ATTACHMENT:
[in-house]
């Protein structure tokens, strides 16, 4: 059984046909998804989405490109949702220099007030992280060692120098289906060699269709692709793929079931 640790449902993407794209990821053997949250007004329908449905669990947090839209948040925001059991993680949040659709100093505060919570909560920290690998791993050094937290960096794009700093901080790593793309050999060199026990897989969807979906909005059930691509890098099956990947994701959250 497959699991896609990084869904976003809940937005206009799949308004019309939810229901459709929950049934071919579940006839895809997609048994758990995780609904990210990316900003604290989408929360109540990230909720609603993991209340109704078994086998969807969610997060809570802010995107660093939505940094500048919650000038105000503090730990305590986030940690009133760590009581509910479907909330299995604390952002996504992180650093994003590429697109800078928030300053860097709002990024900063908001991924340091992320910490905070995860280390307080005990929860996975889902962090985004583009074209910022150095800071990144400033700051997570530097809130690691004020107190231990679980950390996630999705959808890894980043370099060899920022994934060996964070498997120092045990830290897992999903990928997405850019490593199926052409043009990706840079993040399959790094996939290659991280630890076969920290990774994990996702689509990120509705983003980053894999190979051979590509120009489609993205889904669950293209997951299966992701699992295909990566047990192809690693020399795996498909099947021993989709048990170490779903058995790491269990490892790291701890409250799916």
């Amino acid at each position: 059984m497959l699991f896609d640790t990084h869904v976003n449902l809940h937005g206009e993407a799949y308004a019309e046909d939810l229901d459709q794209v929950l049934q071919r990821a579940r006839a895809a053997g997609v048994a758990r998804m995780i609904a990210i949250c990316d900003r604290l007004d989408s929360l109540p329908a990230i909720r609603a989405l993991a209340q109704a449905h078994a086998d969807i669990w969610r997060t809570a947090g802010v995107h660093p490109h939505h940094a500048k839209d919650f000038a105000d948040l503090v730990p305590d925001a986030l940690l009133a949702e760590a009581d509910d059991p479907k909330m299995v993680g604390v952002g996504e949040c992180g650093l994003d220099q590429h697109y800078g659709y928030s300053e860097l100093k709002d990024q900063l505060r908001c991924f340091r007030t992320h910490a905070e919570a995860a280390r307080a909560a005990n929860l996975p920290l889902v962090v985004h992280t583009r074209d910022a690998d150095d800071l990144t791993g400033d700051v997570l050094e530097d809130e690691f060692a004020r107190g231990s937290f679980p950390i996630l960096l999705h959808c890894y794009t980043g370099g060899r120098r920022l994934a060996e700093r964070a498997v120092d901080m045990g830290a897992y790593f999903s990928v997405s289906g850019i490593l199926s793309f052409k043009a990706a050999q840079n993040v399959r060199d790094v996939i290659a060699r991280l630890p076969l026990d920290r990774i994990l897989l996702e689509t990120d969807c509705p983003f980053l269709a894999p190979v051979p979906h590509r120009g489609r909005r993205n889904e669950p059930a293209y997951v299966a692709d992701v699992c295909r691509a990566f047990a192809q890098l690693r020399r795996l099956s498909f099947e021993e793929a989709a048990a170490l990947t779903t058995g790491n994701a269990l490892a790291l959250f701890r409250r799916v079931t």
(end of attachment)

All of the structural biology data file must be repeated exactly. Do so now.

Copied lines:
[in-house]
């Protein structure tokens, strides 16, 4: 059984046909998804989405490109949702220099007030992280060692120098289906060699269709692709793929079931 640790449902993407794209990821053997949250007004329908449905669990947090839209948040925001059991993680949040659709100093505060919570909560920290690998791993050094937290960096794009700093901080790593793309050999060199026990897989969807979906909005059930691509890098099956990947994701959250 497959699991896609990084869904976003809940937005206009799949308004019309939810229901459709929950049934071919579940006839895809997609048994758990995780609904990210990316900003604290989408929360109540990230909720609603993991209340109704078994086998969807969610997060809570802010995107660093939505940094500048919650000038105000503090730990305590986030940690009133760590009581509910479907909330299995604390952002996504992180650093994003590429697109800078928030300053860097709002990024900063908001991924340091992320910490905070995860280390307080005990929860996975889902962090985004583009074209910022150095800071990144400033700051997570530097809130690691004020107190231990679980950390996630999705959808890894980043370099060899920022994934060996964070498997120092045990830290897992999903990928997405850019490593199926052409043009990706840079993040399959790094996939290659991280630890076969920290990774994990996702689509990120509705983003980053894999190979051979590509120009489609993205889904669950293209997951299966992701699992295909990566047990192809690693020399795996498909099947021993989709048990170490779903058995790491269990490892790291701890409250799916």
């Amino acid at each position: 059984m497959l699991f896609d640790t990084h869904v976003n449902l809940h937005g206009e993407a799949y308004a019309e046909d939810l229901d459709q794209v929950l049934q071919r990821a579940r006839a895809a053997g997609v048994a758990r998804m995780i609904a990210i949250c990316d900003r604290l007004d989408s929360l109540p329908a990230i909720r609603a989405l993991a209340q109704a449905h078994a086998d969807i669990w969610r997060t809570a947090g802010v995107h660093p490109h939505h940094a500048k839209d919650f000038a105000d948040l503090v730990p305590d925001a986030l940690l009133a949702e760590a009581d509910d059991p479907k909330m299995v993680g604390v952002g996504e949040c992180g650093l994003d220099q590429h697109y800078g659709y928030s300053e860097l100093k709002d990024q900063l505060r908001c991924f340091r007030t992320h910490a905070e919570a995860a280390r307080a909560a005990n929860l996975p920290l889902v962090v985004h992280t583009r074209d910022a690998d150095d800071l990144t791993g400033d700051v997570l050094e530097d809130e690691f060692a004020r107190g231990s937290f679980p950390i996630l960096l999705h959808c890894y794009t980043g370099g060899r120098r920022l994934a060996e700093r964070a498997v120092d901080m045990g830290a897992y790593f999903s990928v997405s289906g850019i490593l199926s793309f052409k043009a990706a050999q840079n993040v399959r060199d790094v996939i290659a060699r991280l630890p076969l026990d920290r990774i994990l897989l996702e689509t990120d969807c509705p983003f980053l269709a894999p190979v051979p979906h590509r120009g489609r909005r993205n889904e669950p059930a293209y997951v299966a692709d992701v699992c295909r691509a990566f047990a192809q890098l690693r020399r795996l099956s498909f099947e021993e793929a989709a048990a170490l990947t779903t058995g790491n994701a269990l490892a790291l959250f701890r409250r799916v079931t």